Peeks at the lake…

…during 9/11’s contemplative walk.

Morning at the Lake–11SEP2012

Here…then Gone

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From yesteryear…

…but photographed yesterday!  Of course, I Shopped it to the nth degree!

Gamewell Fire Alarm (c. early 20th century)

From Wikipedia:

Fire alarm call box

A fire alarm box is an outdoor device used for notifying a fire department of a fire. Early boxes used the telegraph system and were the main method of calling the fire department to a neighborhood in the days before people had telephones. When the box is triggered, a spring-loaded wheel spins and taps out a signal onto the fire alarm telegraph wire, indicating the box number. The receiver at a fire station then can match the number to the neighborhood. The boxes are a form of street furniture still in service in many places, though many towns and cities have removed them due to cost of maintaining the obsolete system. This action has been blocked by courts in New York, where the boxes are seldom used for any purpose bar making hoax calls.

History

The first practical fire alarm system utilizing the telegraph system was developed by Dr. William Channing and Moses G. Farmer in 1852. Two years later, they applied for a patent for their “Electromagnetic Fire Alarm Telegraph for Cities”. In 1855, John Gamewell of South Carolina purchased regional rights to market the fire alarm telegraph, later obtaining the patents and full rights to the system in 1859. John F. Kennard bought the patents from the government after they were seized after the Civil War, returned them to Gamewell, and formed a partnership, Kennard and Co., in 1867 to manufacture the alarm systems. The Gamewell Fire Alarm Telegraph Co. was later formed in 1879. Gamewell systems were installed in 250 cities by 1886 and 500 cities in 1890. By 1910, Gamewell had gained a 95% market share.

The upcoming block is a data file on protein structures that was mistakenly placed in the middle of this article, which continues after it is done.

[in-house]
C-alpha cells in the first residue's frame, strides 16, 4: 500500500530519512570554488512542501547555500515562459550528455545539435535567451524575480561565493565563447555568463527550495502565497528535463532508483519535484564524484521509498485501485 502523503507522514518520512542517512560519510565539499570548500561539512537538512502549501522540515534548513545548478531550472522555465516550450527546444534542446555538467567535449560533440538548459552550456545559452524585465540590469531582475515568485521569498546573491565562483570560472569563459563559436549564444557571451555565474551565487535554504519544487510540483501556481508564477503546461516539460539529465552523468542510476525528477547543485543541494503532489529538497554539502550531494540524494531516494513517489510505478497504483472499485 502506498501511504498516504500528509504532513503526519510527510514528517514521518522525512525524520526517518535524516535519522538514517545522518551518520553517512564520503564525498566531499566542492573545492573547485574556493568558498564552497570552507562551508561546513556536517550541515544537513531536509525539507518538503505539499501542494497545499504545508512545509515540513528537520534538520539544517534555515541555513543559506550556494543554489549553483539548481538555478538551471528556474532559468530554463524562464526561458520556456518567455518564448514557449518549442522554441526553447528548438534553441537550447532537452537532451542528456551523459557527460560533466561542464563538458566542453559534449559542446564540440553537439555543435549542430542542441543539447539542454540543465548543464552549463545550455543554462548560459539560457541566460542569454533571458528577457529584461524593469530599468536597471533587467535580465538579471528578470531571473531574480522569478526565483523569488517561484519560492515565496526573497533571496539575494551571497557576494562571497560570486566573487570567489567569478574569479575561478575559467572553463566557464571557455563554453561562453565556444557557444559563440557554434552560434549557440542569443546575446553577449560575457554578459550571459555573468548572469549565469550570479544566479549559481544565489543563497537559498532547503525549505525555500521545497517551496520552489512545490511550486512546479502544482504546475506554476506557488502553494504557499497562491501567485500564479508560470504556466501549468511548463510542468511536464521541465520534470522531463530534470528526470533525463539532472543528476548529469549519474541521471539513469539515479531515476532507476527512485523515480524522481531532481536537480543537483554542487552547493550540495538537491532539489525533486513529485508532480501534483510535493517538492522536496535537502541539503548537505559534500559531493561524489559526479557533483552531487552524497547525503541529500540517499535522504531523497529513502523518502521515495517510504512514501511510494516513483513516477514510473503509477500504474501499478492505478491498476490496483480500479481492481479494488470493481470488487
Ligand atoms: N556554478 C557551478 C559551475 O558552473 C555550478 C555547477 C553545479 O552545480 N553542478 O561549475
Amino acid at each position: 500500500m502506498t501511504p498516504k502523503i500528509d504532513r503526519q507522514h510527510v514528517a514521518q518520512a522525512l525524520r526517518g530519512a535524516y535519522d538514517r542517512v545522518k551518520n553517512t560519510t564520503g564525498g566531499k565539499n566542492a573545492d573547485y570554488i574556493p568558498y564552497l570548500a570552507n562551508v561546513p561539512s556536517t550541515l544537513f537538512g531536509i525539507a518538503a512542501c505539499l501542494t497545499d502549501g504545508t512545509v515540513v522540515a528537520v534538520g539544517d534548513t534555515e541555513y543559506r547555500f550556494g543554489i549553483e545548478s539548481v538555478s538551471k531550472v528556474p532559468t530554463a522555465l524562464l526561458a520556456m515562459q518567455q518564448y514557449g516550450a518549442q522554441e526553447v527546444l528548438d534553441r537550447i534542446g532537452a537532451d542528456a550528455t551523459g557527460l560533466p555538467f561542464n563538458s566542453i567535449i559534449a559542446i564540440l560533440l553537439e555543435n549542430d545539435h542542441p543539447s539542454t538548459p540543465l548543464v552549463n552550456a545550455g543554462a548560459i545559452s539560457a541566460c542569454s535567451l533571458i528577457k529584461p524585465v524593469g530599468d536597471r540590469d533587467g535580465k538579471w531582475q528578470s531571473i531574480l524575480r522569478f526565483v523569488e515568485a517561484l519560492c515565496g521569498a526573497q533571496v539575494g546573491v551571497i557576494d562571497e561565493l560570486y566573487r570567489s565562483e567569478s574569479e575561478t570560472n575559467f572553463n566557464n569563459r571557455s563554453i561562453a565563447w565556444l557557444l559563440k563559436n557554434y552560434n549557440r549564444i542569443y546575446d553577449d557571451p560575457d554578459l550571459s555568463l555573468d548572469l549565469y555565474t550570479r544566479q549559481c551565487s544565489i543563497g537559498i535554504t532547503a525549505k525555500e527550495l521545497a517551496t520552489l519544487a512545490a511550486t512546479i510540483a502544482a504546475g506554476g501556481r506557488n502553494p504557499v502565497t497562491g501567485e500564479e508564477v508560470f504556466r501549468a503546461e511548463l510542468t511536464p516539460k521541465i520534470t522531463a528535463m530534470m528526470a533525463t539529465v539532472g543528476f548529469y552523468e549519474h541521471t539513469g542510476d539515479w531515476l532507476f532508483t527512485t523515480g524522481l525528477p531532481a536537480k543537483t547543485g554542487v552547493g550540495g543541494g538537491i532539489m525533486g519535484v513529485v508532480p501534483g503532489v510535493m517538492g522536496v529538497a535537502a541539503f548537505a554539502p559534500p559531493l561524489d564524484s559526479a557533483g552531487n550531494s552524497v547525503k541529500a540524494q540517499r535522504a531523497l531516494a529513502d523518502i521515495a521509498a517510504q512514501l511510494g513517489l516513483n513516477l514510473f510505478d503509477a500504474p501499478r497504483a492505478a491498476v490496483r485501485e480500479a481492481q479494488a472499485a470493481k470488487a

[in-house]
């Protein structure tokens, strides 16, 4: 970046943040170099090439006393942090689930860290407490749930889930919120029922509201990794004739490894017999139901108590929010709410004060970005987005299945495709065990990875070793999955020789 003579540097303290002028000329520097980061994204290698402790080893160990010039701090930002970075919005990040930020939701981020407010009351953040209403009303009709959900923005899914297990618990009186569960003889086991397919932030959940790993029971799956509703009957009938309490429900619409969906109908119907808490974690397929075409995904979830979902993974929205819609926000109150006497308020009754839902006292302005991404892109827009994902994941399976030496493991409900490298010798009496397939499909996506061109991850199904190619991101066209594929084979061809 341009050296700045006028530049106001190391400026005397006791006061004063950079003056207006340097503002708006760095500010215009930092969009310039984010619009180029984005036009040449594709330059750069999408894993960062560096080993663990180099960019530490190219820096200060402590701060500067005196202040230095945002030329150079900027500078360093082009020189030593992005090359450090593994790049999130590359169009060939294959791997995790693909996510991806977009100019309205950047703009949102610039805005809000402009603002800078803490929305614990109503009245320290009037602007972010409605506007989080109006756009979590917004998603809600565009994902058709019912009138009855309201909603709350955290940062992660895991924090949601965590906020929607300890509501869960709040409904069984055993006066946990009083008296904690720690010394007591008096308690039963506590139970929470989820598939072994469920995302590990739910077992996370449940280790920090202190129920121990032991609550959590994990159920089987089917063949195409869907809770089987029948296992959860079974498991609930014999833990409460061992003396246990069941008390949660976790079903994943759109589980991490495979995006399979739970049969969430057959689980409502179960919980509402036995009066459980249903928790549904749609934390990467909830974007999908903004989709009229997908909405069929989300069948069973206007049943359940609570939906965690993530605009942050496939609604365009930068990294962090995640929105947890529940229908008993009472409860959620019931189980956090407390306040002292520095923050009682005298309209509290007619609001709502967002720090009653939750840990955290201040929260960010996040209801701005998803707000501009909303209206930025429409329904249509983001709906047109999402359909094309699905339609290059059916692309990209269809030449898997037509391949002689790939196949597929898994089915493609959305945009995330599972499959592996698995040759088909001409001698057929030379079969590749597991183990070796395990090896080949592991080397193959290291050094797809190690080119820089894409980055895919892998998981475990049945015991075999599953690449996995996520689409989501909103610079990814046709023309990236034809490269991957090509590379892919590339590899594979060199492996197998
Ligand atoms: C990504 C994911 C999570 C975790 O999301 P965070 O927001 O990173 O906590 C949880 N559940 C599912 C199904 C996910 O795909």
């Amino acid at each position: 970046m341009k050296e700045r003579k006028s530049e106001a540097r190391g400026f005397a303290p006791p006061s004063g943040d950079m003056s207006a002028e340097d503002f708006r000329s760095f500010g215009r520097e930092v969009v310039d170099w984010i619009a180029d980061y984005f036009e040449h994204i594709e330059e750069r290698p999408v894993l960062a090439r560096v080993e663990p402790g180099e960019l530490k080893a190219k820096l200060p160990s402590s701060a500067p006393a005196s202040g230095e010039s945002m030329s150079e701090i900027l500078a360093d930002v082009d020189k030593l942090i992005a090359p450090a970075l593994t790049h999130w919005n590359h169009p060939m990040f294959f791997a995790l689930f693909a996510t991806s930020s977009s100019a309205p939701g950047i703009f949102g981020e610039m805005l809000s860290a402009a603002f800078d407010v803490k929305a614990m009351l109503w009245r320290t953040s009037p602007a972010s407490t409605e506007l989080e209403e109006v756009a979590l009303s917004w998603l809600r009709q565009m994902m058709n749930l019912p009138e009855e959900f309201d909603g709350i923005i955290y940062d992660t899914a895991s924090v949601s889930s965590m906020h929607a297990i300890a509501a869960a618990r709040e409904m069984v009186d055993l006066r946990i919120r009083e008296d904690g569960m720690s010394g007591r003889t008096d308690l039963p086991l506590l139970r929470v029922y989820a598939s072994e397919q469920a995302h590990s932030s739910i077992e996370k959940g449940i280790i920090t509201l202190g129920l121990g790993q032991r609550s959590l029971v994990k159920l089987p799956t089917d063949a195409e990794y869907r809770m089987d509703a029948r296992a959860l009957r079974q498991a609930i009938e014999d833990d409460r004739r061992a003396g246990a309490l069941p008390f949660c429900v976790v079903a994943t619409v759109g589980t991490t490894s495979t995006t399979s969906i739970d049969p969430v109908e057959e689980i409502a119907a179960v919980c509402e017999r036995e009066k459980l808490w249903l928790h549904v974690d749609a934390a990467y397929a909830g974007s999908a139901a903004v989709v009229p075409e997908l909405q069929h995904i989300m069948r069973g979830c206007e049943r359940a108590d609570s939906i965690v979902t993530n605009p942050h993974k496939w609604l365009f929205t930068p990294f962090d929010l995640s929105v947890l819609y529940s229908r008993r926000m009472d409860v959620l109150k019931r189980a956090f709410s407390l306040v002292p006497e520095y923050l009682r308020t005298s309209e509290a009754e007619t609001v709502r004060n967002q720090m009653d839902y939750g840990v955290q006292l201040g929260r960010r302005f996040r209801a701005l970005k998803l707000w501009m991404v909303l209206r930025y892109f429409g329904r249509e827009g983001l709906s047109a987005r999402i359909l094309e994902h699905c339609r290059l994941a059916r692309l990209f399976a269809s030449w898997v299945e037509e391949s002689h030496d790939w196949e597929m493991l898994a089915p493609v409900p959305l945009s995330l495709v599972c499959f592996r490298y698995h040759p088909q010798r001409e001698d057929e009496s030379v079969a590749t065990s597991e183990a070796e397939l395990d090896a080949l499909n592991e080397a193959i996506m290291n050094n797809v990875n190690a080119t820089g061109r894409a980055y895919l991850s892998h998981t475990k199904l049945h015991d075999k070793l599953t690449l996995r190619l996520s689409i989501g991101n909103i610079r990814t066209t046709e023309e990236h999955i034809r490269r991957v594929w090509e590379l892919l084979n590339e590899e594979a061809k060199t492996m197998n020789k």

Usefulness during communications disruptions

In New York City there are 15,000 call boxes. The September 11, 2001 attacks knocked out cell phone service for a large part of the city. If the power is out, people will not be able to charge batteries in portable phones, and VoIP telephony typically will not work without power. The telegraph alarm boxes, on the other hand, are powered from a separate supply and will likely continue to work in the face of outages of both electrical and telephone systems.

Collecting

Decommissioned fire alarm boxes have become an item which people collect. Some are collected as-is for their historical significance, while others are used for decoration.

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There are still many of these in Chicago.

 

 

Just so we always remember…

…and NEVER forget!  If we do forget…it’s pretty much all over…and you can call yourself a Marxist, Alinskyite, Communist…whatever.

But you WILL have to obey the DICK-TATER Soebarkah, whom I consider a mere form of mutated potato.

And, apparent;y, his wifey, Meeeeee-chele, don’t like potatos, unless they are French-fried!

Back, it seems, a thousand years ago…

…when I was a child, we used to hang our stockings and hope and pray that St. Nicholas would bring us some small gift.  My mother was raised Greek Orthodox…and had to go to ‘Greek school’, even though my grandfather, Aristophanes (Harry), died when she was only three years old.  This was back in the early 1920s.